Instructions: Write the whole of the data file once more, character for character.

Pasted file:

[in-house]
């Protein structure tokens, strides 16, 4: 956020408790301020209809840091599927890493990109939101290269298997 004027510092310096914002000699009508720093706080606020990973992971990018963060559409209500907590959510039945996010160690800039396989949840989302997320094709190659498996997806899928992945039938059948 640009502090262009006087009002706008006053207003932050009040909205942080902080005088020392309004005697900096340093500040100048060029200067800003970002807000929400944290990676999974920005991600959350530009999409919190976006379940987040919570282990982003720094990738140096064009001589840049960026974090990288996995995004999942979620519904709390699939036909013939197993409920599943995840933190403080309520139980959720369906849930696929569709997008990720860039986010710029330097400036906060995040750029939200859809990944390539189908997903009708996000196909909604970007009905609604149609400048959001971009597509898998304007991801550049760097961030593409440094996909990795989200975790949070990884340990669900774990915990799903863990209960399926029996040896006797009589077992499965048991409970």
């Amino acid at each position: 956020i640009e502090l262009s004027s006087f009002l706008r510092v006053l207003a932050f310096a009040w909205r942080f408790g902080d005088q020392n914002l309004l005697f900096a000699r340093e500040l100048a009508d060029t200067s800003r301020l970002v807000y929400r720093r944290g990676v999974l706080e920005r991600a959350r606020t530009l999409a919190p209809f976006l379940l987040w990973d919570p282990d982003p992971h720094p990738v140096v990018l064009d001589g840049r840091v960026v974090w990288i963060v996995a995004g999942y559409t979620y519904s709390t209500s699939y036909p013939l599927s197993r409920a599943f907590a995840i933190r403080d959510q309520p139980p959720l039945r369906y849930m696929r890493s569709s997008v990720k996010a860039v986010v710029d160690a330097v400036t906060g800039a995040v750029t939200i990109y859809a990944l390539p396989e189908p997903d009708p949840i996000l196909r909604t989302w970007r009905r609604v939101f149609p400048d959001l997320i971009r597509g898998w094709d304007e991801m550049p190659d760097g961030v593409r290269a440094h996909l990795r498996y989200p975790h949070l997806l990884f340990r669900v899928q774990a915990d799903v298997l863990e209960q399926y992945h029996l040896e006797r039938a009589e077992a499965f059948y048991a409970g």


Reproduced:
[in-house]
């Protein structure tokens, strides 16, 4: 956020408790301020209809840091599927890493990109939101290269298997 004027510092310096914002000699009508720093706080606020990973992971990018963060559409209500907590959510039945996010160690800039396989949840989302997320094709190659498996997806899928992945039938059948 640009502090262009006087009002706008006053207003932050009040909205942080902080005088020392309004005697900096340093500040100048060029200067800003970002807000929400944290990676999974920005991600959350530009999409919190976006379940987040919570282990982003720094990738140096064009001589840049960026974090990288996995995004999942979620519904709390699939036909013939197993409920599943995840933190403080309520139980959720369906849930696929569709997008990720860039986010710029330097400036906060995040750029939200859809990944390539189908997903009708996000196909909604970007009905609604149609400048959001971009597509898998304007991801550049760097961030593409440094996909990795989200975790949070990884340990669900774990915990799903863990209960399926029996040896006797009589077992499965048991409970």
């Amino acid at each position: 956020i640009e502090l262009s004027s006087f009002l706008r510092v006053l207003a932050f310096a009040w909205r942080f408790g902080d005088q020392n914002l309004l005697f900096a000699r340093e500040l100048a009508d060029t200067s800003r301020l970002v807000y929400r720093r944290g990676v999974l706080e920005r991600a959350r606020t530009l999409a919190p209809f976006l379940l987040w990973d919570p282990d982003p992971h720094p990738v140096v990018l064009d001589g840049r840091v960026v974090w990288i963060v996995a995004g999942y559409t979620y519904s709390t209500s699939y036909p013939l599927s197993r409920a599943f907590a995840i933190r403080d959510q309520p139980p959720l039945r369906y849930m696929r890493s569709s997008v990720k996010a860039v986010v710029d160690a330097v400036t906060g800039a995040v750029t939200i990109y859809a990944l390539p396989e189908p997903d009708p949840i996000l196909r909604t989302w970007r009905r609604v939101f149609p400048d959001l997320i971009r597509g898998w094709d304007e991801m550049p190659d760097g961030v593409r290269a440094h996909l990795r498996y989200p975790h949070l997806l990884f340990r669900v899928q774990a915990d799903v298997l863990e209960q399926y992945h029996l040896e006797r039938a009589e077992a499965f059948y048991a409970g």